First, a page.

The Zapatistas invite 1.500 activists from all over the world to a ‘Little School of Liberty’ in Chiapas to learn from their experiment with autonomy.
(ROARMag) It was 10 years ago, on January 1, 2003, when — having exhausted the road of dialogue with the government as well the one of a “big R” Revolution that would overthrow the Mexican state — the Zapatistas of Chiapas decided to “abandon the politics of demands, and with it, all contact with the state.” Instead, they chose to concentrate on building their own autonomous, horizontal forms of self-government within their own territories and with their own means.
In other words, to ignore the state as an institution and “act as if they had already won”, comrade ‘Bruce Lee’ of the CCRI in San Cristobal declared during the commemoration of the 1994 uprising that “we don’t have to ask the government’s permission to be autonomous.” Or, as Major Infantry Insurgent Moses put it in an interview with Gloria Muñoz:
The dialogue with the government didn’t work but it enriched us, because we met more people and it gave us more ideas. After the “Color of the Earth march” in 2001 we said that with or without a law we were going to build our government the way we wanted.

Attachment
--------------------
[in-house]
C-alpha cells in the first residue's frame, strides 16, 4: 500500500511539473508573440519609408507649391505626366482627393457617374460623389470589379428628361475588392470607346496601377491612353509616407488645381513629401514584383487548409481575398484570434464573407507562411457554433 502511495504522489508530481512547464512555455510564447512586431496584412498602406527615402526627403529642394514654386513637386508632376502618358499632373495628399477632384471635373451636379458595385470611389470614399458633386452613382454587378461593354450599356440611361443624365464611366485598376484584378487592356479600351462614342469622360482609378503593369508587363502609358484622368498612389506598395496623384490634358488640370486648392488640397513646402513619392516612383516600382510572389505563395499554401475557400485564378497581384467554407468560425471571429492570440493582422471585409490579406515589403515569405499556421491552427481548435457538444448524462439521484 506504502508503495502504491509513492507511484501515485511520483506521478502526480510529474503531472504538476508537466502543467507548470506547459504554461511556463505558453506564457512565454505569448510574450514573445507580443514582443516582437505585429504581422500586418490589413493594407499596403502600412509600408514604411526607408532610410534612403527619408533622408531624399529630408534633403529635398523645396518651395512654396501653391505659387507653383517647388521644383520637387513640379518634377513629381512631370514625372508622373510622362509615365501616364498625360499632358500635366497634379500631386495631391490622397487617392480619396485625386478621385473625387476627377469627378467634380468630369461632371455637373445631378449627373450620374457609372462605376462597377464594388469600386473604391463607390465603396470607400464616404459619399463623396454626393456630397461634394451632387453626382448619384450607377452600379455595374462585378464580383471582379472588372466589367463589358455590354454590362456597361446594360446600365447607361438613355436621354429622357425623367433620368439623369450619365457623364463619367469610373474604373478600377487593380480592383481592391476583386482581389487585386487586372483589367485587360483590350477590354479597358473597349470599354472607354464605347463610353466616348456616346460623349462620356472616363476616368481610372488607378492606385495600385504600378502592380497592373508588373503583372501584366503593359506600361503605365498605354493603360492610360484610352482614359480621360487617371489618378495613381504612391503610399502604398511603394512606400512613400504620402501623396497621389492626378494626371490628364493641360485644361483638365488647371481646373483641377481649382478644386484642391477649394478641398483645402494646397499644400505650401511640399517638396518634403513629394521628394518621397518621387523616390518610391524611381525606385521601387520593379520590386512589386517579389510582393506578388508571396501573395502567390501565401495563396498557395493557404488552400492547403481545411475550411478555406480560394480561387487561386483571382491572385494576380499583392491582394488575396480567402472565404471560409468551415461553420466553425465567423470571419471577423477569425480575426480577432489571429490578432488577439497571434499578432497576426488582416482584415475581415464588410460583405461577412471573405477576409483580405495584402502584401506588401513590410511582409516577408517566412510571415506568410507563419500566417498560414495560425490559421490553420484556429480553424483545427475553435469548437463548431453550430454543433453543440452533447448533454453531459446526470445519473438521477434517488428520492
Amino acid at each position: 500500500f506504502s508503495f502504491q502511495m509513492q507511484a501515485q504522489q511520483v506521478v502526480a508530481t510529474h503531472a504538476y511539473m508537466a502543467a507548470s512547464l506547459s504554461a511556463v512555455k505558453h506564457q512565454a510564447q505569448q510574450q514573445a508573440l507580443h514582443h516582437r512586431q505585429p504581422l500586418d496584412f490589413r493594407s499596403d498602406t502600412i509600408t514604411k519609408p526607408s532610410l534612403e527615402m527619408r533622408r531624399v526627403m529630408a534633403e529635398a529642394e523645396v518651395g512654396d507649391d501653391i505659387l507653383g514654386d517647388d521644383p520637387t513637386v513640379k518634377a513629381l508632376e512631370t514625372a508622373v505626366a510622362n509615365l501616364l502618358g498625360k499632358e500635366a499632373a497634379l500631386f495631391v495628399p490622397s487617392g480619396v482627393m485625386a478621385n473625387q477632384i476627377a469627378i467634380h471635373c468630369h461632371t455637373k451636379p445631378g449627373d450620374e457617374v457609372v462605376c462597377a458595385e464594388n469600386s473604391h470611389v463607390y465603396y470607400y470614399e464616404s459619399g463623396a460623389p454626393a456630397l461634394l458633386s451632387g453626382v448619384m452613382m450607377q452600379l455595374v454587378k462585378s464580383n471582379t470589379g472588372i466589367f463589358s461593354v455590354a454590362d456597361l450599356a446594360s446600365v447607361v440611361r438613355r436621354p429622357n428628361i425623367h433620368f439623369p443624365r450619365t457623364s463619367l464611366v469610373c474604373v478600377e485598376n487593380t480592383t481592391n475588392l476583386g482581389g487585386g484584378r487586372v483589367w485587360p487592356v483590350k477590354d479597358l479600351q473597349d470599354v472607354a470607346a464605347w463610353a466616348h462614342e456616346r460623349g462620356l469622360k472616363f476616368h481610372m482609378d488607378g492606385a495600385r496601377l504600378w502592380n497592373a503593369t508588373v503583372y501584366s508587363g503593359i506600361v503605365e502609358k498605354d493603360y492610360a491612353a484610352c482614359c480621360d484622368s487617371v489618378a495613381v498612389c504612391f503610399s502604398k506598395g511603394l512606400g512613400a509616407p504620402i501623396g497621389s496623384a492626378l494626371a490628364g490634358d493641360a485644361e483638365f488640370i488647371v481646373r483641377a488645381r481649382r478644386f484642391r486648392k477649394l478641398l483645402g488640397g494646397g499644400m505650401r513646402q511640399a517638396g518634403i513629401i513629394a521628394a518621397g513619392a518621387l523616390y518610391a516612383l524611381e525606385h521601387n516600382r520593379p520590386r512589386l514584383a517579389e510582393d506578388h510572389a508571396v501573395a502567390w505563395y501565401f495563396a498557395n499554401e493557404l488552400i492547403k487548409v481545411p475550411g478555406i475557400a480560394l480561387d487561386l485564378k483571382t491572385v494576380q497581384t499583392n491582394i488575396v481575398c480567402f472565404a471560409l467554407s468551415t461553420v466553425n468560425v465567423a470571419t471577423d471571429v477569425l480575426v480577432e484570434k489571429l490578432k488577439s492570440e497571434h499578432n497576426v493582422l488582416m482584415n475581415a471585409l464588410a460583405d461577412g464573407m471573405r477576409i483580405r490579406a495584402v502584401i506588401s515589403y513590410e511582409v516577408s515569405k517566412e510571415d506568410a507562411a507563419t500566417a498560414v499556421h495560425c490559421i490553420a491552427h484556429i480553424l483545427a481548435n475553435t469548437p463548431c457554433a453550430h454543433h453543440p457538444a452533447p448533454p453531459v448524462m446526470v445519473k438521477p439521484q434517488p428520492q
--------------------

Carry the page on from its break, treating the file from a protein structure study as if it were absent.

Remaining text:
It was 10 years ago, on August 9, 2003, when the Zapatistas announced the death of the Aguascalientes and the birth of the Caracoles. Five caracoles were created, each with its own Junta de Buen Gobierno (JBG) established within it, responsible for its own Zapatista Autonomous Rebel Municipal Zone (MAREZ). The five caracoles are the following:
- “The Mother of Caracoles — Sea of Dreams” (La Realidad)
- “The Whirlwind of Our Words” (Morelia — 17 de Noviembre)
- “Resistance Until the New Dawn” (La Garrucha — Fransisco Gomez)
- “The Caracol That Speaks for All” (Robero Barrios)
- “Resistance and Rebellion for Humanity” (Oventik)
The municipalities and communities in each zone are not only divided on the basis of geographical criteria but in other ways (like ethnic composition and distance from the caracol) as well. Each caracol has its own autonomous health clinic, normally a primary and/or secondary school, and each of them is also involved in one form or another with one of the five Projects of Zapatismo: health, education, agro-ecology, politics, and information technology.